Causes of skin and hair color variance in Europeans remain undetermined (includes data for eye color)
Update (Jun 27): Kurdish DNA just published the HERC2 data a much wider sample of populations from all Eurasia and not anymore focusing only on the blue eye haplotypes but all them instead.
It is very interesting that ht3, ancestral to blue eyes’ haplotypes ht1 and, through this one, also ht2 , is widespread through the continent with very few exceptions: Russians, Belorussians, Lithuanians and a Mordvin tribe in Europe, as well as the Kurmi, Nihali, Chenchu and Puliyar in India.
Ht5 and ht6 are also very common in Eurasia, ht7 is rare in most groups but dominant in a few (Kurmi, Melanesians) while ht4 (ancestral to ht3) is rather rare as well (highest in South and Central Asia, as well as Lebanon). Other (undetermined) haplotypes are also concentrated in some populations like the Chenchu and have some importance across Asia.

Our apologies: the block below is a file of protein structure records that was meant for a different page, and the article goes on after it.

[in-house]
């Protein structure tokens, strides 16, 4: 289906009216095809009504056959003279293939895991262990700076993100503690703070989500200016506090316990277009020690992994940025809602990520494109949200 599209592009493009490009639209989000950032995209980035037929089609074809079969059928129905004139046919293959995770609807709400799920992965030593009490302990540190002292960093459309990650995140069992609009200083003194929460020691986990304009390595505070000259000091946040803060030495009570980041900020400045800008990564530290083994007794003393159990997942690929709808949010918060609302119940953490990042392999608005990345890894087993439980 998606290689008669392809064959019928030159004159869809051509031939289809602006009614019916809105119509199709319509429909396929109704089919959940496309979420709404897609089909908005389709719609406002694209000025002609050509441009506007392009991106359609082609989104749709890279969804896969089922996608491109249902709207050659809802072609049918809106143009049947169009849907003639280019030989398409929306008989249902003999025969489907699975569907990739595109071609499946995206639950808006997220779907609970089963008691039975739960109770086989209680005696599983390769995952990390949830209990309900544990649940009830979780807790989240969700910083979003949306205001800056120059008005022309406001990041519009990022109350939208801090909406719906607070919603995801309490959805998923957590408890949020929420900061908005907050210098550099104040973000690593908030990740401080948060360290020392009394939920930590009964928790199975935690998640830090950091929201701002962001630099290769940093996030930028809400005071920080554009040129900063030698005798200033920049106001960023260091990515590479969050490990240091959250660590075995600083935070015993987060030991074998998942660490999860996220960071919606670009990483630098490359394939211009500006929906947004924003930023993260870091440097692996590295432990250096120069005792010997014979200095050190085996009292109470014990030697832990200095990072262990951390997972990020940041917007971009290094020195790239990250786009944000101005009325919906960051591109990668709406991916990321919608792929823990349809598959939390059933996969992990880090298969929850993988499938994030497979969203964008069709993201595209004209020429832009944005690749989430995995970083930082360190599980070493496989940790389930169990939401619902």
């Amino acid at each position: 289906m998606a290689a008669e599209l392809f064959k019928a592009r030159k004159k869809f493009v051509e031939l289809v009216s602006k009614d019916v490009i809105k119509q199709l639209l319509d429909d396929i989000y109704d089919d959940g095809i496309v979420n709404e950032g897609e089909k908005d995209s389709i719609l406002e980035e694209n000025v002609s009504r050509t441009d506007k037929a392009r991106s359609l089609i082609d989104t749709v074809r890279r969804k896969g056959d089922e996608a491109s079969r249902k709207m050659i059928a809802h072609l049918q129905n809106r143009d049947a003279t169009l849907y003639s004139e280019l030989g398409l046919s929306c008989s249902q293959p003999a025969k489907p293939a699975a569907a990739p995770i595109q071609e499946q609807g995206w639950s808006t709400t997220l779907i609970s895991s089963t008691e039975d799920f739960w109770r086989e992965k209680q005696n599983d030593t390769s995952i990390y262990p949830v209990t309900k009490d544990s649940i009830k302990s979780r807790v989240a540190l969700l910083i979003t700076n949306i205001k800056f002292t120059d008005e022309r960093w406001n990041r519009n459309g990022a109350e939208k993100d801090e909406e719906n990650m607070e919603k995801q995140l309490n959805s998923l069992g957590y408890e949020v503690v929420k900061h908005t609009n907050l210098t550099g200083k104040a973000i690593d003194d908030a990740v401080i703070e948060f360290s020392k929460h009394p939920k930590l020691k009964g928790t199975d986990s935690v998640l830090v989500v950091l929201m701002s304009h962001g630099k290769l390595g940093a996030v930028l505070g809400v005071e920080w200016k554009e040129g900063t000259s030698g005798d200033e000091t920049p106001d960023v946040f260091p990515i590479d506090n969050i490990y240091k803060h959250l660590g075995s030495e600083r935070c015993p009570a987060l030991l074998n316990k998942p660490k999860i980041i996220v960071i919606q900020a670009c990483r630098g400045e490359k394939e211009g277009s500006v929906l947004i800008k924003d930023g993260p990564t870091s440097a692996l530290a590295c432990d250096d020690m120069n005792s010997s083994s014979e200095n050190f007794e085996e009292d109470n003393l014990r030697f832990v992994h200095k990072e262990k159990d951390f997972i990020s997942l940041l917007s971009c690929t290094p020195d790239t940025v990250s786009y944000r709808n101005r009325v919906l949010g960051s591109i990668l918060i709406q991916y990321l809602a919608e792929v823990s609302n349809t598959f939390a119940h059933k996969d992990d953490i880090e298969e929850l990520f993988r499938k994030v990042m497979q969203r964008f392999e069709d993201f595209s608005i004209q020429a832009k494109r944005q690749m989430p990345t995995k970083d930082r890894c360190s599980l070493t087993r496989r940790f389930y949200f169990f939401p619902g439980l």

The research found that by age 2, babies who had been breastfed
exclusively for at least three months had enhanced development in key
parts of the brain compared to children who were fed formula exclusively
or who were fed a combination of formula and breastmilk. The extra
growth was most pronounced in parts of the brain associated with
language, emotional function, and cognition, the research showed.
The study showed that the exclusively breastfed group had the fastest
growth in myelinated white matter of the three groups, with the increase
in white matter volume becoming substantial by age 2. The group fed
both breastmilk and formula had more growth than the exclusively
formula-fed group, but less than the breastmilk-only group.
“We’re finding the difference [in white matter growth] is on the order
of 20 to 30 percent, comparing the breastfed and the non-breastfed
kids,” said [lead researcher Sean] Deoni. “I think it’s astounding that you could have that
much difference so early.”
Ref. (pay per view): Sean C.L. Deoni, Douglas C. Dean, Irene Piryatinksy, Jonathan
O’Muircheartaigh, Nicole Waskiewicz, Katie Lehman, Michelle Han, Holly
Dirks. Breastfeeding and early white matter development: A cross-sectional study. NeuroImage, 2013; DOI: 10.1016/j.neuroimage.2013.05.090